Since Cape Horn he has said that this is it; his last ever Vendée Globe. He will not be back here as a competitor again in 2016. “I’ve invested 16 years of my life into trying to win the Vendée Globe and that is enough. I want to enjoy what I’m doing and I think it’s time to realign my focus.”
Golding admits that it has become progressively more difficult to stay motivated. “I feel pretty good now, but out there I wasn’t. I’m finding it harder and harder to extract the pleasure and filter out the pain.”
The contrast between his experience and that of winner François Gabart, a first-timer seeing all the highs and lows for the first time, is inevitable. ” I can understand how [François] could wax lyrical on his first race. It was a dream race. I wish I could be that person,” he says. “But if he came back it might not be so much of a dream.
“Solo sailing at this level is incredibly tough. If you’re cheerful all the time you must be unhinged. It is a lot of hard times interspersed with occasional glimpses of paradise: the perfect day’s sail or the perfect position, days when you would pay to do this. But mostly I go from poll to poll and my emotions go up and down. I am hyper-critical – should have I have chosen this sail, or taken this course? – and four or five times a day you’re judged by mathematical criteria that may or may not be relevant.”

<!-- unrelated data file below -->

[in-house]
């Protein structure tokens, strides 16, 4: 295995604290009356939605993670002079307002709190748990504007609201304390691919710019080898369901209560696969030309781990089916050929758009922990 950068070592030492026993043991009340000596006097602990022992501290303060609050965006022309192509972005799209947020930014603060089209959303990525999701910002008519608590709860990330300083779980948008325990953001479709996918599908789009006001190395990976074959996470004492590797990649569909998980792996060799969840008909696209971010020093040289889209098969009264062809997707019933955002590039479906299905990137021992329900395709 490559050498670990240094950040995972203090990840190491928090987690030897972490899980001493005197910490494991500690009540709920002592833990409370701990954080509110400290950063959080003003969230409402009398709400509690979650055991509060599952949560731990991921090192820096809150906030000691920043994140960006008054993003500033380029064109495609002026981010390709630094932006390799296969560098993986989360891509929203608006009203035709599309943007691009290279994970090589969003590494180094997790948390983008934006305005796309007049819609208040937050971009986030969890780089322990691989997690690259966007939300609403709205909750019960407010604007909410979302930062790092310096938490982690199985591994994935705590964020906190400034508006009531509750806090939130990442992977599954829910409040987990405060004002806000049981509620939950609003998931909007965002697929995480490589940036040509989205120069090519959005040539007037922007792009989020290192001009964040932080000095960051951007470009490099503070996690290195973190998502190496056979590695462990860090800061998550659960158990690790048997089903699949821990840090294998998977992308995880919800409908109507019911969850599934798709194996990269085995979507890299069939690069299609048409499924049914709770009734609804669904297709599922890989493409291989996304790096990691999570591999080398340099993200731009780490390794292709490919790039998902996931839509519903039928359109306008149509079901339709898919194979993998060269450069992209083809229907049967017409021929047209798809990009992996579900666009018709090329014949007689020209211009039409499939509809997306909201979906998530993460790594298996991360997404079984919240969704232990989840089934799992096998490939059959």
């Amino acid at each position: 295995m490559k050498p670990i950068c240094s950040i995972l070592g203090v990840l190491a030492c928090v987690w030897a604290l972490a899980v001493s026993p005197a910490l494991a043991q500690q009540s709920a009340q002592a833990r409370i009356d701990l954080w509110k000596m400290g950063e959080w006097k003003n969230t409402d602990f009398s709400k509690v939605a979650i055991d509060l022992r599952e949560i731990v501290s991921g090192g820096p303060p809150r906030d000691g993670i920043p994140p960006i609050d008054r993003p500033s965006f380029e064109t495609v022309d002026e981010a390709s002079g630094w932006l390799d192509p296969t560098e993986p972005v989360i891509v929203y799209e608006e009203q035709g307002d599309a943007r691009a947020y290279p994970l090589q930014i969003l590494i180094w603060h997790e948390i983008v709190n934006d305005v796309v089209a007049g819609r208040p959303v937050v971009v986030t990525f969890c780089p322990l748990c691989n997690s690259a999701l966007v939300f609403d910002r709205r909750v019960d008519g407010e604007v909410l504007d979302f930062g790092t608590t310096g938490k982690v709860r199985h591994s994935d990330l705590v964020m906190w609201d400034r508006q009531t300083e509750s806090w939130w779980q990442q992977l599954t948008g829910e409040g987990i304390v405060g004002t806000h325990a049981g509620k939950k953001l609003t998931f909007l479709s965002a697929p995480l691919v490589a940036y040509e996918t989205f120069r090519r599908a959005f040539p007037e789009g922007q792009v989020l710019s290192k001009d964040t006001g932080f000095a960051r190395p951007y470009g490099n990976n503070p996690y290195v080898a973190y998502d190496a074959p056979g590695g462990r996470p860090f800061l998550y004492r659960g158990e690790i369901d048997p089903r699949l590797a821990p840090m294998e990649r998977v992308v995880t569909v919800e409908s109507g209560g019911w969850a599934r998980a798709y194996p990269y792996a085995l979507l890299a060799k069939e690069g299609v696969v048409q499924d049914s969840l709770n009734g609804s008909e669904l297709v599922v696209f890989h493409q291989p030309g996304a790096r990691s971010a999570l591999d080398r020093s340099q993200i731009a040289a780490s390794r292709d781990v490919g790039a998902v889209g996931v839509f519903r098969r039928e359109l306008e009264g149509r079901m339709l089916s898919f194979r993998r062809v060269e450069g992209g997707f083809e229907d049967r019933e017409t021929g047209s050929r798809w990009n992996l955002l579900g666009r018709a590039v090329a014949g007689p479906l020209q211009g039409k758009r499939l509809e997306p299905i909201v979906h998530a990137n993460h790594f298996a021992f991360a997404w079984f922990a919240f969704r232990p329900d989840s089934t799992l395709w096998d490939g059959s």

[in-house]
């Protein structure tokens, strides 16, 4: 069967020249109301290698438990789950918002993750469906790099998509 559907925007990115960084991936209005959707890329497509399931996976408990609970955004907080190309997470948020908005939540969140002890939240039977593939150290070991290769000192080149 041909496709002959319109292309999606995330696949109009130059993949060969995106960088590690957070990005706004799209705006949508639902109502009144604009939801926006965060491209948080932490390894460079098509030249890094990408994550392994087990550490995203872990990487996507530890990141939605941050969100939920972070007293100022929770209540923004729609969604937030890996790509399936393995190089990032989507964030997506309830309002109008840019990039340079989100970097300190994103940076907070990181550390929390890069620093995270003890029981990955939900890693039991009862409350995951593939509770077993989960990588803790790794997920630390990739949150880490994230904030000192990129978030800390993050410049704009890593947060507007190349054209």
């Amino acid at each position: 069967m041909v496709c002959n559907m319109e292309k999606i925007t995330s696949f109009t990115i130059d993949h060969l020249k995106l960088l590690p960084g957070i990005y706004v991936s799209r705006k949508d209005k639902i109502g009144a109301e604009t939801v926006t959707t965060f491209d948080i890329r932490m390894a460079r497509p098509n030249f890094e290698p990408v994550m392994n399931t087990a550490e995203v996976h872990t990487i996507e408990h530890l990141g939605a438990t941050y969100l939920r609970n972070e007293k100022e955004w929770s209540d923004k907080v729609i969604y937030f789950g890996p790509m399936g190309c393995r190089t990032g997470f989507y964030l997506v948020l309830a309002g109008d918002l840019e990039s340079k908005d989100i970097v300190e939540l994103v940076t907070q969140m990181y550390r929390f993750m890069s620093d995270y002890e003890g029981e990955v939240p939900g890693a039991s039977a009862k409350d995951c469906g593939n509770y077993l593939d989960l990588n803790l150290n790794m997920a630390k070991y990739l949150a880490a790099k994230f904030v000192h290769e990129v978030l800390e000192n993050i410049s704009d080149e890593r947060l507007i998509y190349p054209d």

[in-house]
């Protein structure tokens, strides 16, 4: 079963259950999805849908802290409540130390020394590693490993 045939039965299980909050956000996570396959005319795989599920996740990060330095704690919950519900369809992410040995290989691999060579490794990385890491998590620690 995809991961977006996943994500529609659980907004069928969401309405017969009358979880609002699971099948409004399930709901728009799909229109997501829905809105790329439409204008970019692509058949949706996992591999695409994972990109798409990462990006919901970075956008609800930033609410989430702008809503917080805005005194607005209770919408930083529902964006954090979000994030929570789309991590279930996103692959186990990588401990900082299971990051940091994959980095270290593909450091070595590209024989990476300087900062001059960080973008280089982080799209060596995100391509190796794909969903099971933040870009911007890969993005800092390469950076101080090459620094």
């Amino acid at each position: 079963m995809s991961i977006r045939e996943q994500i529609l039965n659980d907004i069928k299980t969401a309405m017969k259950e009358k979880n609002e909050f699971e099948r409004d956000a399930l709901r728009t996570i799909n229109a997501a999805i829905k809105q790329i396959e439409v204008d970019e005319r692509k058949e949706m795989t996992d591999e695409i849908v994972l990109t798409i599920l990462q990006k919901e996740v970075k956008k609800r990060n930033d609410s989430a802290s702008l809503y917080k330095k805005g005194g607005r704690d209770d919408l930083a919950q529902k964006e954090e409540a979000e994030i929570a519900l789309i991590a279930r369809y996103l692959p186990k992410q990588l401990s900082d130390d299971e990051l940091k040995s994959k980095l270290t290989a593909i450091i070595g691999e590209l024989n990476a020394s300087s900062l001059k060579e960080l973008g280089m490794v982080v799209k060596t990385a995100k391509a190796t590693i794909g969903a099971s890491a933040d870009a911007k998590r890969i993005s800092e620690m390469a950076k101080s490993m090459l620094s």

Like Golding, I’ve never really bought into the idea that some sailors love it so much they are eternally cheerful. I sense a construct. As does he. “It makes me gag,” he says bluntly.
The real experience, Golding says, is closer to that of Ellen MacArthur’s, whose races were famously and regularly interspersed with tears. “That’s the real reality of it. I’m not surprised she cried. If we weren’t roughty, toughty men we’d be blubbing.
“The frustration is the thing. I lost my voice during the race. I’m sailing single-handed; how do you think I did that? I didn’t catch a cold. I was shouting my bloody head off with frustration.
“It’s incredibly hard. Just when you’ve dealt with a problem something else comes and parks itself on your doorstep. It’s hard on you mentally and physically and there is a limit to how much of that you want to bear.”
But he continues: “How do you get your kicks? I just want something to give me the same excitement as before. And I doubt I’ll ever get that excitement again.”
What comes next he isn’t quite sure. Golding still owns an Extreme 40 catamaran and, if he can find a sponsor, continuing the Extreme Series is an option, one that provides lots of excitement, a beer in the bar afterwards and a soft bed at the end of the day. But he’s non-committal about that. I suspect he craves something bigger, epic in its own way as the Challenge and Vendée races that have shaped him.
“In June I am going to have a break and reflect. I want to do something important. I don’t want this to be my the whole thing. I would have liked a Vendée Globe win to be a legacy, but that’s not going to happen. So I need to find something else.”
In the meantime, Golding is a star here in Les Sables d’Olonne and everywhere he goes people want to take a photo of themselves beside him. Today I realised that in all these years I’d never bagged one myself and I’m thrilled to get this picture of me with my all-time hero round the world sailor.